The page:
In this age of Kindles and iPads, e-reader this and mobile platform-that, one of the most enduring uses for good, old-fashioned paper books (how long before they’re called ‘offline reading systems?’) is as gifts. I can’t remember the last present I bought someone that wasn’t a book; and my favourite gifts to receive have pretty much all been books, too. The practice of giving just isn’t going to be the same electronically.
Call it monotonous if you like (and I’m sure some of my less literally inclined recipients may), but surely book-giving is exactly the opposite of repetitive? Every package is different; instant art, right there in your hands. And that’s before you’ve got on to the content. I may not be sure of my friends’ taste in clothing, or jewelry, or games; but it’s a pretty fair bet I can come up with something that matches her taste in terms of a little light reading material.
Some birthdays, though, all pretence of matching the book to the person are thrown out of the window. The books are just too obvious to miss. AA Milne’s Now We Are Six is the only possible option for anyone turning that critical age. The birthday girl/boy is usually astonished by the idea of a book made just for them, and it’s not a book that people seem to have just lying around, so there’s no fear of the child’s face crumpling as she tears off the gift wrap only to discover a duplicate of the 45 copies she already owns.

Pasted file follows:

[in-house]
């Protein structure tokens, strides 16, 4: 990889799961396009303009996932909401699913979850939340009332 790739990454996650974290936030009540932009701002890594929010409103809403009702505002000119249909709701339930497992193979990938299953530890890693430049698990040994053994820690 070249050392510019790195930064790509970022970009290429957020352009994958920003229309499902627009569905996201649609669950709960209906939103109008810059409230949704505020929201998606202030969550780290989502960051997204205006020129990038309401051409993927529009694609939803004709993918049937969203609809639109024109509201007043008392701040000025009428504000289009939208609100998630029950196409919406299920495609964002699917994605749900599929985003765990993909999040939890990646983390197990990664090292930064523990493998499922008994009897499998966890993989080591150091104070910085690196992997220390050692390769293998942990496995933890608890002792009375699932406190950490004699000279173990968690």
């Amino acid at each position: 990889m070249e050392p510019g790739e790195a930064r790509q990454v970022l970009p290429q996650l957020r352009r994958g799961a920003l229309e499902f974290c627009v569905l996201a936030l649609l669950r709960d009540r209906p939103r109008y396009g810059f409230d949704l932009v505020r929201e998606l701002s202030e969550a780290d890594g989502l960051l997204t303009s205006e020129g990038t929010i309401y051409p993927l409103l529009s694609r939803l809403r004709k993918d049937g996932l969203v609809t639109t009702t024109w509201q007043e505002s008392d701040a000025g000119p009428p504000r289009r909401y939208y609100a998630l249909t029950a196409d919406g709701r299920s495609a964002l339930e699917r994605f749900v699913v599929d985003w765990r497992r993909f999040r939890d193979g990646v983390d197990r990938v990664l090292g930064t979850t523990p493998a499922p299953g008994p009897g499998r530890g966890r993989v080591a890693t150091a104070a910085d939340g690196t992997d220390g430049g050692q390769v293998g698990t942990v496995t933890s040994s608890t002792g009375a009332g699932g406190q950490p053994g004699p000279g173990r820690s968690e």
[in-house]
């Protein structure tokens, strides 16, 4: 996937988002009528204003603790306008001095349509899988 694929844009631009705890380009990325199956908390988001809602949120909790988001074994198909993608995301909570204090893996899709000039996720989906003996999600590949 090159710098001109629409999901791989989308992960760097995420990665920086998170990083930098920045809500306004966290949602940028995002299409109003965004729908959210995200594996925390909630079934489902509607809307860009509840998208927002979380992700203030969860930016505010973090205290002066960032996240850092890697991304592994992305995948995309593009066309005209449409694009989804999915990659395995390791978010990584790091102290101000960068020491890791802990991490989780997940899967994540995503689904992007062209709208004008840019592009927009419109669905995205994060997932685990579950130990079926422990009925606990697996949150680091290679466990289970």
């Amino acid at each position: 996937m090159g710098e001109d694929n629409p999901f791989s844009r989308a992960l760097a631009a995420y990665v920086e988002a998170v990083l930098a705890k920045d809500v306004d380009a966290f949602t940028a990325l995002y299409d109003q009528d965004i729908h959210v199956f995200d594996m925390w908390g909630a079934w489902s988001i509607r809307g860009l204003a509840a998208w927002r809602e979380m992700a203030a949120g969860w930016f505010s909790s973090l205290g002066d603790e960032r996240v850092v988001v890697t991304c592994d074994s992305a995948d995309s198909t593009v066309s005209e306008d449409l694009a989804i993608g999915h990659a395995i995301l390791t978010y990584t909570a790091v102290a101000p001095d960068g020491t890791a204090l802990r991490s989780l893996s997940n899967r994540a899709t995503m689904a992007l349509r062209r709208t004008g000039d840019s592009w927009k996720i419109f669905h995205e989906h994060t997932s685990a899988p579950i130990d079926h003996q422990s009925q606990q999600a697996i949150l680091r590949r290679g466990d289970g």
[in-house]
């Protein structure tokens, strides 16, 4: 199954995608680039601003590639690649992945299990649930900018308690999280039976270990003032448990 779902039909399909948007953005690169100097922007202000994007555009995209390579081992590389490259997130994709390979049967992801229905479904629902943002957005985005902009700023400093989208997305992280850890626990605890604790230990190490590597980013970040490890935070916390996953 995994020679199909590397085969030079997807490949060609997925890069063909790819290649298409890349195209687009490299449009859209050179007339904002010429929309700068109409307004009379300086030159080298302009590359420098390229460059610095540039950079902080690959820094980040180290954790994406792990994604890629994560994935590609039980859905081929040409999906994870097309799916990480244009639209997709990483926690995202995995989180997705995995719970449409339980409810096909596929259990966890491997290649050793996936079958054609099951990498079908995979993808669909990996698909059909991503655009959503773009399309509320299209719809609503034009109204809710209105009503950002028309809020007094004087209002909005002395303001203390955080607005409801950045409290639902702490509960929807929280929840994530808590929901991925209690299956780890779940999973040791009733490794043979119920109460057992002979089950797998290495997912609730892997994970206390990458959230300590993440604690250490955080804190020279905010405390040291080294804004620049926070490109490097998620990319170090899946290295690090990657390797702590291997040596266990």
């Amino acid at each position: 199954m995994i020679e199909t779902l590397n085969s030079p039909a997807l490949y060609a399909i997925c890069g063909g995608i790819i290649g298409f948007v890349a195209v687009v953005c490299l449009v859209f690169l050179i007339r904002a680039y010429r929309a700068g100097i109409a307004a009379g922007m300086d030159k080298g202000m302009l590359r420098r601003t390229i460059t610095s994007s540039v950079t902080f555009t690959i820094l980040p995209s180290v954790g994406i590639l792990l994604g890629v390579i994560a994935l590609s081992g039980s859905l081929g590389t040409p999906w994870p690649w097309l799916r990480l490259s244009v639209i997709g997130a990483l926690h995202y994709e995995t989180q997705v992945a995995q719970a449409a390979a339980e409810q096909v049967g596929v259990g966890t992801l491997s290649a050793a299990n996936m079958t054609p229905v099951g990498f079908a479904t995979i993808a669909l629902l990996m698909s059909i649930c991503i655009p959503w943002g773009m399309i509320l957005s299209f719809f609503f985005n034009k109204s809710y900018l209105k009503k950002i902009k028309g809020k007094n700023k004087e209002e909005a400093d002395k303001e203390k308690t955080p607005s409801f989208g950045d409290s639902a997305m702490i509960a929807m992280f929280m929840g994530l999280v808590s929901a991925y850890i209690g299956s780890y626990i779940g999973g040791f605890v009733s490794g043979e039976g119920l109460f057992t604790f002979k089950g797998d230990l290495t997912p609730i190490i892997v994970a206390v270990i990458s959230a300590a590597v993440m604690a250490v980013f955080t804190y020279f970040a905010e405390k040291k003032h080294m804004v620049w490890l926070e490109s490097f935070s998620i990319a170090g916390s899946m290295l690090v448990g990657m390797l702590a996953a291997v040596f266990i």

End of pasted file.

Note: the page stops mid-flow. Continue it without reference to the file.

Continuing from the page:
My biggest thanks of last year went to author David Nicholls, whose One Day solved an extra issue for me of what to buy my July 15th-born pal R. for his birthday (the book, for the three people left on the planet who haven’t read it), is centred around 20 years of meetings between two friends, always on, yep, July 15th).
And now, as we all creep into what we can only call (whisper it) middle age, another old classic is doing the rounds again. What better gift for someone turning 42 than a copy of The Hitchhiker’s Guide To The Galaxy? Wrap it in a towel if you really want full geek points.
Any I’ve missed?